This is the question circulating in the minds of virtually everybody on the left in British politics. How did we go from the heady days of the General Election of 2017 to the defeat of 2019 and the subsequent resignation of the most left wing leader the labour Party has ever had? Furthermore, how is it that after five years of being at the helm of the Labour Party, Jeremy Corbyn and his supporters have left so little behind either in policy, organisation or personnel terms?
The “myth” of this book’s title is that Chinese capitalism offers a model for other developing countries. In a wide-ranging study, Dexter Roberts sets out to show that it is unsustainable. At the same time he is clearly sympathetic to the plight of China’s millions of migrant workers - the work is dedicated to them - who leave their country homes to seek jobs in the booming coastal cities. This means the book is a slightly uneasy mixture of first-hand reporting of these peoples’ lives and background from secondary sources, many business oriented.
In November 2018, 92 year old Christine Jordan, a cousin of Martin Luther King and herself a veteran civil rights campaigner, went to in the election vote for Governor of Georgia. She went to the same polling station she had voted in since 1968, but ‘this time…they threw her out…they had no record of her’. She was not alone. Tens of thousands of would-be voters were turned away. How did this happen? Greg Palast has, among other things, been investigating voter fraud in the US for the past twenty years.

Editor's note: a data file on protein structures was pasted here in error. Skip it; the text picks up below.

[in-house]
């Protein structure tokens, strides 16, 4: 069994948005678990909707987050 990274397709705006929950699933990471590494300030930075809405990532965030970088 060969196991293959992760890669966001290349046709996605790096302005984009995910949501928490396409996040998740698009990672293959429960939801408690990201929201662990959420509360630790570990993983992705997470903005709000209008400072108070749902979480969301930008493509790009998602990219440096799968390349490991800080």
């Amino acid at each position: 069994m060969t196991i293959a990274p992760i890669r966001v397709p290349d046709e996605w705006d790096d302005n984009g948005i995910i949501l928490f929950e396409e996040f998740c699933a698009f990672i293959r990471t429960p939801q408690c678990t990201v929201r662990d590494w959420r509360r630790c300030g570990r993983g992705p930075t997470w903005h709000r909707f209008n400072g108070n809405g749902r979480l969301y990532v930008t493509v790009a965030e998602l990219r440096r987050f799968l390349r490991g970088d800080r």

In The Pink Line South African journalist and filmmaker Mark Gevisser presents a perceptive and comprehensive picture of the international fight for LGBT+ rights in the twenty first century. Gevisser meticulously and sympathetically charts the harsh realities of life for many LGBT+ people as he follows their struggles with families, police and public hostility. His research took him to 21 countries, striking up relationships over a number of years with a range of activists.
This is a thoroughly researched account of the history of welfare reform and its devastating impact on the lives of disabled people’s in Britain. It’s a powerful indictment of the governments responsible and a welcome tribute to the new movement that has fought back. Ellen Clifford is a prominent activist with the coalition Disabled People Against Cuts (DPAC). The war of the title refers to the brutal process of welfare reform, which began with plans under New Labour governments to get a million people off benefits and into work.